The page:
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We're a full service salon that specializes in Hair Design, Color & Texture Services, as well as Mani & Pedi, Cosmetics & Skin Care and Full Body Waxing. Thank you for choosing Locksmyth Salon for your complete beauty needs! We are a full service salon that specializes in Hair Design, Color and Texture services, as well as Manicure and Pedicures, Cosmetics and Skin Care, full Body Waxing, and Ear Piercing. it's refreshing to have someone who has the ambition and knowledge to compliment the salon! I absolutely love my career in hair, I have the best working relationship I have ever had thank you Jenn Spanos your awesome! [11/15/16] Holidays are approaching seemingly fast. stay tuned for our holiday updates on our specials deals and our annual Ladies Night Out!
Want your business to be the top-listed Health & Beauty Business in Claremont? 'properties in reporting queue' : 'property in reporting queue'>> 0" ng-click="ctrl.clearQueue()">Clear. Create Report Now Add to queue and create report later. Price N/A Property Use Type Investment Building Size 14,000 SF Cap Rate 5.48% Property Type Retail No. Stories 2 Property Subtype Free Standing Bldg Tenancy Multiple Additional Sub-types Restaurant Street Retail Specialty Center Year Built 1979 Listing ID: 14627917 Date Created: 05/18/2006 Last Updated: 09/11/2014. Landmark Building and Grounds Located in the Heart of Downtown Claremont. Owner has preliminary plans for additional 2,500 - 4,000 sq. The upscale restaurant "Harvard Square Cafe" has been the anchor tenant for over 15 years. High End "Max Salon" has spent in excess of $100k on state of the art ti's. Building is Approximately 14,000 gross sq.ft., (13,250 rentable) Located in the upscale community of Claremont on the corner of Harvard and Bonita, in the Historic Downtown area. This property is essentially the south west gateway to the World Renowned Claremont Colleges. Since literally the dawn of man, toothpicks have been used as a tooth-cleaning device. With the advent of tooth-brushing and flossing, however, toothpicks fell out of favor as a tooth cleaner, but were held onto (primarily by men) as simply a small wood stick to chew on. It became a rugged habit for men, making appearances in old Westerns as well as new action movies, signifying to the viewer that the man you’re watching is a badass. Perhaps they are favored by the tough guy because he is so full of fury, he needs to wedge a stick in-between his chompers to keep them from grinding together. While chewing on toothpicks is enjoyable on its own, you can make it an even better experience by flavoring them. While flavored toothpicks have started to show up in retail environments, they’re going to be far more expensive than just making them at home. Toothpicks Whiskey (optional) Essential oils Sealed container (I used small jars) You can use any whiskey you’d like, but I wouldn’t use expensive stuff. It’s not a waste necessarily, but certainly not the best use of your fancy bottle of Scotch. As for other flavorings, using essential oils is going to be your best bet. Essential oils are concentrated natural extracts of plants, using a distillation process. They provide better coverage, and don’t make the toothpick soggy.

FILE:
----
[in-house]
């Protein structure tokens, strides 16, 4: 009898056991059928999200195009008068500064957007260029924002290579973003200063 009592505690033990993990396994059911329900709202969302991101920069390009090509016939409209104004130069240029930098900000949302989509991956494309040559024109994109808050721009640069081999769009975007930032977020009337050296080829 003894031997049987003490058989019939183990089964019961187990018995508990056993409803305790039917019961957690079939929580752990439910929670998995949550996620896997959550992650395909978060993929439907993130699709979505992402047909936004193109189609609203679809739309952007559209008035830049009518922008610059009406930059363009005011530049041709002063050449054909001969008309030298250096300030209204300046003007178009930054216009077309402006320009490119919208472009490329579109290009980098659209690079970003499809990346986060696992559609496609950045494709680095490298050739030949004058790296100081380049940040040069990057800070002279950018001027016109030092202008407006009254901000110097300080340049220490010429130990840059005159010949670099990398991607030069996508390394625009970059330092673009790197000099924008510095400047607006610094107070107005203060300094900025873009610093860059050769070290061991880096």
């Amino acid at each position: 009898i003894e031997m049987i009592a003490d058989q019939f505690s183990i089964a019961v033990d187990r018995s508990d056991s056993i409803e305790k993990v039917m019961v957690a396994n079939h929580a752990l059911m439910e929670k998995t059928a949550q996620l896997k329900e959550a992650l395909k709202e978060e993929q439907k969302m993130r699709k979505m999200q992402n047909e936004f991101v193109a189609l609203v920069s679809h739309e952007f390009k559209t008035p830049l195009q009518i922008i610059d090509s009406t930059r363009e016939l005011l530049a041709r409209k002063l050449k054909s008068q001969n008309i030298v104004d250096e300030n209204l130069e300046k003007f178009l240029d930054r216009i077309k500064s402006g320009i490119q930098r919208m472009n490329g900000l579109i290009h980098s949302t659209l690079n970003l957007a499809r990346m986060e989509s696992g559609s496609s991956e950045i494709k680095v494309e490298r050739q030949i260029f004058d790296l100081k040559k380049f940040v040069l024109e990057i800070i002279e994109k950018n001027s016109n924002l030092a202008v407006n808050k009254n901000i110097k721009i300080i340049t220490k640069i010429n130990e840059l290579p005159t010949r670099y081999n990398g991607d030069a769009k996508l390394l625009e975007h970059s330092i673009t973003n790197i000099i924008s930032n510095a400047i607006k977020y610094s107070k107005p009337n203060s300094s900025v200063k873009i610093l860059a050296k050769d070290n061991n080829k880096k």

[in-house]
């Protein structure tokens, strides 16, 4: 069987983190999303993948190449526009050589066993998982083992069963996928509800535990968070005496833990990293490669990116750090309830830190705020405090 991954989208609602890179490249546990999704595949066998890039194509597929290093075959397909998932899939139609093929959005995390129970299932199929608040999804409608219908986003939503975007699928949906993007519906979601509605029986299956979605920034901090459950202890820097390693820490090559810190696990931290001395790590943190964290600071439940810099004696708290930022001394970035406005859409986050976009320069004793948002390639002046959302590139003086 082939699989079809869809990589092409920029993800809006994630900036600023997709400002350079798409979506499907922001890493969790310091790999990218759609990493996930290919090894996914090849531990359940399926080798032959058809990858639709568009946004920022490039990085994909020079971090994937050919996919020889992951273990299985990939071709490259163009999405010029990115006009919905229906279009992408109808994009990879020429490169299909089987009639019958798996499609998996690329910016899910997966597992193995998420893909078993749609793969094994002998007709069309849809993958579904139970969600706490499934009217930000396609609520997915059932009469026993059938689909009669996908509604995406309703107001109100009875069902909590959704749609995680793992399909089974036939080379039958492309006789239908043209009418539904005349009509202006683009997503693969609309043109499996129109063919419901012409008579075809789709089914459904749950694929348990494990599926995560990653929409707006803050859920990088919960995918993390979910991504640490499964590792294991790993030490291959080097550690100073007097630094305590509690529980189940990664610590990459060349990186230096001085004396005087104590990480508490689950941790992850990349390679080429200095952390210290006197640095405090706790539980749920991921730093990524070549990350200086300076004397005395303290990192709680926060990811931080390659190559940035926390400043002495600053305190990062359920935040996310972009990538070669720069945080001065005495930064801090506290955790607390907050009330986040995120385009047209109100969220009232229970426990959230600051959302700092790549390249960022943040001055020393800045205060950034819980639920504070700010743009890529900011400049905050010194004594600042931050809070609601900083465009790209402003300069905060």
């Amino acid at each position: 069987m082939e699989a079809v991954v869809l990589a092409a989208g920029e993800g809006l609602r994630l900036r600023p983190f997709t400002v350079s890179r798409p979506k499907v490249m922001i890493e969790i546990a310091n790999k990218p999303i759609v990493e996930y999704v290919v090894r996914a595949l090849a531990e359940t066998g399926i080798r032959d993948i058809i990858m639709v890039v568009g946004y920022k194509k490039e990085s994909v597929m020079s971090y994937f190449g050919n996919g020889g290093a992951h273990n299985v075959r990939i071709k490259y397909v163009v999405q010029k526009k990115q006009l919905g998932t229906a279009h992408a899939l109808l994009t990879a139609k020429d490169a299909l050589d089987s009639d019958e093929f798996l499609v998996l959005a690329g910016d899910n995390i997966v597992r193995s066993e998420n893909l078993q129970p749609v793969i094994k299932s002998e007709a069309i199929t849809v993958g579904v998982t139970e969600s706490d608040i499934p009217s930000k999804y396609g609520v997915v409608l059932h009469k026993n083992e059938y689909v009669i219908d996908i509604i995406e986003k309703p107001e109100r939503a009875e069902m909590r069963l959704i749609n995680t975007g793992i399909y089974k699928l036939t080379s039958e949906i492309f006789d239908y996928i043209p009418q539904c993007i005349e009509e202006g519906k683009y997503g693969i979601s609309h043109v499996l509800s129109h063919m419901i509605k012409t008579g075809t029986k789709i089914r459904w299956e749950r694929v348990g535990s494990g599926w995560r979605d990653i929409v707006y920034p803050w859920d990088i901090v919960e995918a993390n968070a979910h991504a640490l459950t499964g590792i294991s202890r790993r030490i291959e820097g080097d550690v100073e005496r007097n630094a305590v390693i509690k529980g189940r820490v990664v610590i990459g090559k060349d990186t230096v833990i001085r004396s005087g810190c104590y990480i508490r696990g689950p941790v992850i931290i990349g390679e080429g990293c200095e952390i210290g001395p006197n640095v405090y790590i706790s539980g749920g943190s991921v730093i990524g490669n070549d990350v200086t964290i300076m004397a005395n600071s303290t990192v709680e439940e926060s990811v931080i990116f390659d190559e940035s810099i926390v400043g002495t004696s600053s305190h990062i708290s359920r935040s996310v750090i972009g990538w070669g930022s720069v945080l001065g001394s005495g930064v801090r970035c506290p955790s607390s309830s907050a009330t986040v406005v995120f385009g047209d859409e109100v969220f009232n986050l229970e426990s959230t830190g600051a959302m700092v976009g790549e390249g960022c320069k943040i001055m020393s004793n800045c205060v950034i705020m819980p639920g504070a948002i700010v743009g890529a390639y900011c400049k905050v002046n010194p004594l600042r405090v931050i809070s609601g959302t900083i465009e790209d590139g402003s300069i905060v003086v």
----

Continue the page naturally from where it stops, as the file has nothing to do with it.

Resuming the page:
Theoretically any liquid will work, but you may compromise the integrity of the toothpick. I got these 1oz bottles at GNC for $4-6 each, and for this how-to I used Cinnamon Cassia, Peppermint, and Orange. The sealed container isn’t necessarily a must-have either, but I’ll explain below why I prefer it. If using an essential oil, be sure to take off the drip spout (the plastic cap you can see lying on the lid of the jar). You really don’t need much — just enough for the tips of all your toothpicks to be in the liquid. You may think you need to cover the whole toothpick, but it acts as a straw, sucking the liquid up into itself over the course of a day or two. Seal your jars – as it really locks in and concentrates all those vapors. The dish that I didn’t cover (see below) made my whole office smell strongly of oranges. While not unpleasant, it was quite potent after a few hours.
Remember, these are concentrated oils (with the exception of the whiskey, of course), so they’re strong. I had seen elsewhere that you could just use a shallow, uncovered dish for “marinating” your toothpicks with full coverage versus just the tips. While it provides a fine end product, it’s far messier (you are dealing with oil, remember) and uses much more of a fairly expensive product to begin with. With the dish, I had to use almost half the bottle in order to completely cover the toothpicks, versus just a quarter of the bottle when soaking the tips in small jars.